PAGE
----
I was playing around on the TI when i discovered that .99999999999999 prints as "1", while .999999999999999 prints as "1."

print .9 = ".9"

print .99 = ".99"

print .999 = ".999"

print .9999 = ".9999"

print .99999 = ".99999"

print .999999 = ".999999"

print .9999999 = ".9999999"

print .99999999 = ".99999999"

print .999999999 = ".999999999"

print .9999999999 = ".9999999999"

print .99999999999999 = "1"

print .999999999999999 = "1."

Actually, you have the last two backwards. The one with fourteen 9s after the decimal point prints “1.” and the one with fifteen 9s prints “1”.

The reason for this has to do with how the TI handles floating point numbers. They are represented as eight-byte, radix-100 (base-100 or centimal) numbers with the first byte having a sign bit followed by a 7-bit, excess-64 exponent capable of representing 100^{-64} – 100^{+63}. The remaining 7 bytes represent a normalized centimal significand, *i.e.*, if the number is non-zero, it is adjusted until the first digit is a non-zero, unit’s-place digit (radix-100 scientific notation). The largest such significand is 99 99 99 99 99 99 99 (separating the centimal digits (bytes) with spaces makes this clearer, I think), *i.e.*, fourteen decimal 9s. As soon as you enter a number that has more digits than can be exactly represented in 7 bytes, it is rounded.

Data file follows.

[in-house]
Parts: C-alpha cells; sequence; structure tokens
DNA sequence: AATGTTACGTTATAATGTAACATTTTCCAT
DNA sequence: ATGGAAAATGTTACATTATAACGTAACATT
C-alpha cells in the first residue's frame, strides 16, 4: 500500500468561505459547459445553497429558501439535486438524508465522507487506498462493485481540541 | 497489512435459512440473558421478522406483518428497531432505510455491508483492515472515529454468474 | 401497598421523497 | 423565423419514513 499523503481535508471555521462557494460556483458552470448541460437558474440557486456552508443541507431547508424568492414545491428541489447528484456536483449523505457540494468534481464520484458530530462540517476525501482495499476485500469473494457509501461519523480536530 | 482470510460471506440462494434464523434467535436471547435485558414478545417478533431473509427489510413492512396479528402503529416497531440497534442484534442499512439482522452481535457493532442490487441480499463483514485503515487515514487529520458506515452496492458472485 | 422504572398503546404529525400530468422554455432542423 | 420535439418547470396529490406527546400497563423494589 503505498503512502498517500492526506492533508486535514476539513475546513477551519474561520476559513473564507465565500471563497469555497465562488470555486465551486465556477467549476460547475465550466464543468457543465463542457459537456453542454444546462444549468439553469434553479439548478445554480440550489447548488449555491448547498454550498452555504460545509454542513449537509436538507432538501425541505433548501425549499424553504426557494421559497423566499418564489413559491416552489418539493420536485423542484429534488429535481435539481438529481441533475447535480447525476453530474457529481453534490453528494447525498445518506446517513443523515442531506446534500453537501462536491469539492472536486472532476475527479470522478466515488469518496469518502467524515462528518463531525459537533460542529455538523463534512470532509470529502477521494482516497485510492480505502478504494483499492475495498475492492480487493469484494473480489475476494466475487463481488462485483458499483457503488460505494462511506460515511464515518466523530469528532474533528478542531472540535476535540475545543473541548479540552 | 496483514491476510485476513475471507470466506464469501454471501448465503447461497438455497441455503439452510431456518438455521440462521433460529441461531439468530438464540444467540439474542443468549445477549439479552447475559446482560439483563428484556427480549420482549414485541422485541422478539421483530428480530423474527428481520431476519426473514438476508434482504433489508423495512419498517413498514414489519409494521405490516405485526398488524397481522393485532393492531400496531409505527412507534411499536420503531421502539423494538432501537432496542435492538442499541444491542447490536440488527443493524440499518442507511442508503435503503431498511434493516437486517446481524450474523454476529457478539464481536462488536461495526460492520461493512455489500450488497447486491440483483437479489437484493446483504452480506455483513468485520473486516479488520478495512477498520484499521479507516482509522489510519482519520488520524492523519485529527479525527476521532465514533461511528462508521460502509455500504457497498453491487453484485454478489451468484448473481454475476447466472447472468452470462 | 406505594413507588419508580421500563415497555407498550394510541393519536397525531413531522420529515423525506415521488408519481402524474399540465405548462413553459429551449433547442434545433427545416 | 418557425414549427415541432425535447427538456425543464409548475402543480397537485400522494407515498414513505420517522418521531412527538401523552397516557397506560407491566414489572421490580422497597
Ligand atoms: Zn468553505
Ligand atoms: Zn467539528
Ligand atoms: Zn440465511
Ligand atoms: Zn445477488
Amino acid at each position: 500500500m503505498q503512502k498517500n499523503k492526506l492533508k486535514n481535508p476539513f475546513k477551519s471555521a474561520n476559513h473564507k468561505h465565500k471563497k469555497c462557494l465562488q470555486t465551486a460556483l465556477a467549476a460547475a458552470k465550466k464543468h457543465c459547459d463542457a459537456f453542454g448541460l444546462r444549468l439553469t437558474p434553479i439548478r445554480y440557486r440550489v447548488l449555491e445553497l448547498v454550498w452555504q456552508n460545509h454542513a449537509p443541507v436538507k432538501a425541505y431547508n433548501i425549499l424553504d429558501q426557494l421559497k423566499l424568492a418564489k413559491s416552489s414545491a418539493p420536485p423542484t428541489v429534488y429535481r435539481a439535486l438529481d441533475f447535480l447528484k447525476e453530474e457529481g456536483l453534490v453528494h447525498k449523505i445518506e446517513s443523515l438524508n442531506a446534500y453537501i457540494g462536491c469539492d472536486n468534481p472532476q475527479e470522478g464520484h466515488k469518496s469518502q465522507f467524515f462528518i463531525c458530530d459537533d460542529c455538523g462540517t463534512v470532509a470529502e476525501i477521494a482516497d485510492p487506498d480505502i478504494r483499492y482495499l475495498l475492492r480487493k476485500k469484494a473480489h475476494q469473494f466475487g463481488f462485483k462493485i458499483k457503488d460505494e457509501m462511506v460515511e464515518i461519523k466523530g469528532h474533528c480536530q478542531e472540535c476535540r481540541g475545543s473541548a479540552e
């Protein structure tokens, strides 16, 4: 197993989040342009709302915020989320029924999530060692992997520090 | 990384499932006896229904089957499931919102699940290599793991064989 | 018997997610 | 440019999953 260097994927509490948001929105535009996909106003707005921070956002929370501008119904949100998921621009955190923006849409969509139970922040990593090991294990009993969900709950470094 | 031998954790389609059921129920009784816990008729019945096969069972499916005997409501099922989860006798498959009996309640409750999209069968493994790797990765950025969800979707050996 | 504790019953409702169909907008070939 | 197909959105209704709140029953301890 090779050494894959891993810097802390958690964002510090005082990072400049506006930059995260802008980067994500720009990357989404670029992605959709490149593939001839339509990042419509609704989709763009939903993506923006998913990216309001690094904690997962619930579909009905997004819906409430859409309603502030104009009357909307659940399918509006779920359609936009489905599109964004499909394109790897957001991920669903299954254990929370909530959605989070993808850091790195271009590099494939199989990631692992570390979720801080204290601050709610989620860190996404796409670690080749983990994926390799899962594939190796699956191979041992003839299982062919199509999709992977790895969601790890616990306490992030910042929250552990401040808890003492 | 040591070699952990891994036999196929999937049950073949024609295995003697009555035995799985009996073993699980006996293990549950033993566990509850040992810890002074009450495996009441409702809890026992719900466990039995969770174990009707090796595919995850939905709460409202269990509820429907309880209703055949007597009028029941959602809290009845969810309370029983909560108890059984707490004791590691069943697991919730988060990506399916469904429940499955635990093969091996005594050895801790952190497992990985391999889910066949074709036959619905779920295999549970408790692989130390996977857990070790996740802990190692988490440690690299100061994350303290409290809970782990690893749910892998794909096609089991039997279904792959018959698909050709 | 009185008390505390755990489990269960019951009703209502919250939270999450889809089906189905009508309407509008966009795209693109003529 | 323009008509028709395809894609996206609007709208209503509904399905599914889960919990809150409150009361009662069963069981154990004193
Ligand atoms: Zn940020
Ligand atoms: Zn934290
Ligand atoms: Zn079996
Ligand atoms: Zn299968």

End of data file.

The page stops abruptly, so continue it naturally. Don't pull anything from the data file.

Consequently, before printing, entering 0.99999999999999 is exactly represented internally as decimal 63 99 99 99 99 99 99 99 or hex 3F 63 63 63 63 63 63 63 (bytes are separated by spaces). However, entering more digits than can be exactly represented causes rounding of the internal representation, with 0.999999999999999 becoming exactly 1 and represented internally as decimal 64 01 00 00 00 00 00 00 or hex 40 01 00 00 00 00 00 00.

The PRINT function will print only 10 digits. It will round any number that contains more than 10 digits before printing and it will display a decimal point if the number had a non-zero fraction before rounding. Any number that has no fractional part will be treated by PRINT as an integer and will not have a decimal point. PRINT rounded the fraction with fourteen 9s. PRINT saw the number entered with fifteen 9s in the fraction as the integer “1”, so did not add a decimal point.

...lee